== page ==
The HTML5 engine that I linked to has a visual IDE in browser which is multi-user so collaborative game making works with that "out of the box".

Also, Ghi102 has already said that the game would probably suck, but it is part of a bigger 'camp'..

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In case you want to just motivate the teens by having game done in trivial time and work, you may waste their time with game maker.

 

If education is the goal, than pick open source engine with active comunity, what would be the Ogre , if Irrlicht is active, consider it too.

 

They may get hooked very much after first tool or modified demo still.

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In case you want to just motivate the teens by having game done in trivial time and work, you may waste their time with game maker.

 

If education is the goal, than pick open source engine with active comunity, what would be the Ogre , if Irrlicht is active, consider it too.

 

They may get hooked very much after first tool or modified demo still.

 

Game Maker isn't 3D though. Well it can play 3D games, but it wouldn't be that great. Irrlicht looks nice, I'll check it out. But for now, PlayCanvas looks like the most promising thing.

 

Thank you to everybody who answered.

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Whatever you choose, like Unreal or Unity, given that they are so young I would create a base project than will form the foundation for them to add their models and other content. For the more adventurous/skilled participants you can encourage them to enhance features of the base that you have prepared to make the overall game feel more like their own.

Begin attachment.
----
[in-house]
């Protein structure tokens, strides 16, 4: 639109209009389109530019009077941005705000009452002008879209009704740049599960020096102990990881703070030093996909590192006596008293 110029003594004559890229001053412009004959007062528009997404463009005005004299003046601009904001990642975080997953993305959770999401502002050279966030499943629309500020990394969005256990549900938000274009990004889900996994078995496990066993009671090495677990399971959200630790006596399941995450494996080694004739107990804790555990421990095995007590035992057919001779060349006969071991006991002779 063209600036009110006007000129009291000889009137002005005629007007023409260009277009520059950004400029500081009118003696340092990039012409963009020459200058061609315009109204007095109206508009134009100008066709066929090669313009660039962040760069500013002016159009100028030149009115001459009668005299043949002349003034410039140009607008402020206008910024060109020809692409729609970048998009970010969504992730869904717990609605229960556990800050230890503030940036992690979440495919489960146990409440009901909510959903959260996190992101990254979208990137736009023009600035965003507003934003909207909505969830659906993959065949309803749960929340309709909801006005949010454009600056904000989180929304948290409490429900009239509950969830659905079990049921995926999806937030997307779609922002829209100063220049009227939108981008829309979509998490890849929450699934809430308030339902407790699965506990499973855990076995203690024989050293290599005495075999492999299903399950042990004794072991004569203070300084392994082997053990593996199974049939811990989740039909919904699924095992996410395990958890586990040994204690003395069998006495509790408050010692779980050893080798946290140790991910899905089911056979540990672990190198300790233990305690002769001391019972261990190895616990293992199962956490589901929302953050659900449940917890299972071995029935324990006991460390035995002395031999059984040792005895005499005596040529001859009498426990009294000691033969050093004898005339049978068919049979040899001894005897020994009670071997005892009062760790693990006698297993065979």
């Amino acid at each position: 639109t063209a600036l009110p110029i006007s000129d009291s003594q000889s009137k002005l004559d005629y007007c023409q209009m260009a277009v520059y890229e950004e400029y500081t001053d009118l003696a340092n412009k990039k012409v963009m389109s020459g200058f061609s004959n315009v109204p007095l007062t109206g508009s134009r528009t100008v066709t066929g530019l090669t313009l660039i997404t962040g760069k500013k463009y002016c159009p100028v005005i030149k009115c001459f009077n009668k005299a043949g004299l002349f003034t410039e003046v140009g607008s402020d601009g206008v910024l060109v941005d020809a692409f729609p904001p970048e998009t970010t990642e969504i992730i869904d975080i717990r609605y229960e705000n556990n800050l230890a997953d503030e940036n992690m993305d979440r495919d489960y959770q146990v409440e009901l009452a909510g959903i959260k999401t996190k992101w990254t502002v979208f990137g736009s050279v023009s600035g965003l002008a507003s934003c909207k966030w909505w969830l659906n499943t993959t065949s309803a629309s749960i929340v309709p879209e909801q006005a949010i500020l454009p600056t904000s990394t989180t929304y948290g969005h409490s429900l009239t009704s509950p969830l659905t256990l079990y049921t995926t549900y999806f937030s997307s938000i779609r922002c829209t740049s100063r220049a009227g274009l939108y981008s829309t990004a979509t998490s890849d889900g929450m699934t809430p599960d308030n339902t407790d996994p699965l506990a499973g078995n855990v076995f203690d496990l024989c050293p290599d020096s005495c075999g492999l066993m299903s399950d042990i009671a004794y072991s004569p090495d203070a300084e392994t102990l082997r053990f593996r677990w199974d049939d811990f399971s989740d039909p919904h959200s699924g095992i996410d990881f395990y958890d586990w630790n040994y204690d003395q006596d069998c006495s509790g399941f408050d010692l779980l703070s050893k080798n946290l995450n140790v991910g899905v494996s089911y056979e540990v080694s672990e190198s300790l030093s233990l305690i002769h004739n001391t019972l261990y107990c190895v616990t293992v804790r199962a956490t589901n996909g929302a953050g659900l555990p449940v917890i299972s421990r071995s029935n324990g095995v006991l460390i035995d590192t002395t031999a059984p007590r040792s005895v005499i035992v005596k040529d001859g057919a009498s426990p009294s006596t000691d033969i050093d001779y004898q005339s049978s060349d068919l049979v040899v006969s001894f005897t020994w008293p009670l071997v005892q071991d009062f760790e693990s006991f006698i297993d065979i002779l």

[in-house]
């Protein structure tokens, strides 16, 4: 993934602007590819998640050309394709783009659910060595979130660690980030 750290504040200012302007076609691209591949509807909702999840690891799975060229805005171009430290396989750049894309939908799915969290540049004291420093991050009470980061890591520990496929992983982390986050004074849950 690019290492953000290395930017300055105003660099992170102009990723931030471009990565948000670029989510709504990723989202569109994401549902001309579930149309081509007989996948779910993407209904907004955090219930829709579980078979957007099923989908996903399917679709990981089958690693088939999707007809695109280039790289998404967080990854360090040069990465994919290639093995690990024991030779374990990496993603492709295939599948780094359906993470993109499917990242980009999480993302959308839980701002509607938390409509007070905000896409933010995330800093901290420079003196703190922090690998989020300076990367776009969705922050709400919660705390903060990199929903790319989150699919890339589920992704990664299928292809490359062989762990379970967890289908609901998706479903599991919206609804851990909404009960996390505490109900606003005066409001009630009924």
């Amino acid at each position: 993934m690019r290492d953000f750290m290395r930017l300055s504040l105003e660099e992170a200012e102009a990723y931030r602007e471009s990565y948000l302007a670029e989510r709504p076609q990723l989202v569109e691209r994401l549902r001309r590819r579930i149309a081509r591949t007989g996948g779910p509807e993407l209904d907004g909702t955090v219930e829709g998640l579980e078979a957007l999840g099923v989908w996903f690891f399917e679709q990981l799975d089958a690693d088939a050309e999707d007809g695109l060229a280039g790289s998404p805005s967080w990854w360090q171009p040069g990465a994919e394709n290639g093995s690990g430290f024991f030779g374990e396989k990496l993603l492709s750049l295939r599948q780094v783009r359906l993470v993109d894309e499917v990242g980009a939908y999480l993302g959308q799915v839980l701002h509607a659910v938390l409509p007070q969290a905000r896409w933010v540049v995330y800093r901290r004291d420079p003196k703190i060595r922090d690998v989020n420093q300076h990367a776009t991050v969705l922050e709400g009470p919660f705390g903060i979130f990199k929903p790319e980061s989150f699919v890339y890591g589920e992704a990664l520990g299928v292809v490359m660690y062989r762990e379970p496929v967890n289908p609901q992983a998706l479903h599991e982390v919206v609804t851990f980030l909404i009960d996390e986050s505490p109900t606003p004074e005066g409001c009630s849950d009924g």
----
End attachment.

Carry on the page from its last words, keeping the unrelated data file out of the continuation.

You certainly do not want them to start from a blank sheet - I'm guessing you want it to be a fun challenge.

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Have you considered splitting game design and modeling/texturing into two diffrent camps? Both can very easily have two weeks worth of content. Having pre made assets for game design(or simply have the two courses cooperate, but with each class of students focusing on an intended discipline) will make life alot easier in terms of getting something done. Having to focus on content creation when also learning about building games can be very overwhelming imo.

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I think the general argument in favour of UE4 Is pretty well founded. It's a good engine, and the Blueprints system seems to be meshing well with non-programmers.

I would encourage investing some initial time in familiarising the participants with the fundamentals of programming (in this case, visual programming) in order to enabe them to embrace the mindset that is required to problem-solve with programming tools.

 

In the interests of being open, there is also the Blender Game Engine. It has a some-what restrictive visual programming tool called "Logic Bricks". It has a quasi-nodal interface, with the restriction that there are three columns for sensors, controllers and actuators, and each may only trigger left to right. Essentially it's a source - evaluation - action system.

It is possible to run Python as a controller if more advanced evaluation is required (or use an Expression controller which allows basic boolean operators and property (attribute) comparisons).

 

The biggest benefit of the engine is that it is embedded inside of Blender, a 3D modelling, animation, rendering, simulation, compositing ... program, which means it is very quick to import models, textures and other materials into the game, and no code nor export pipeline is required.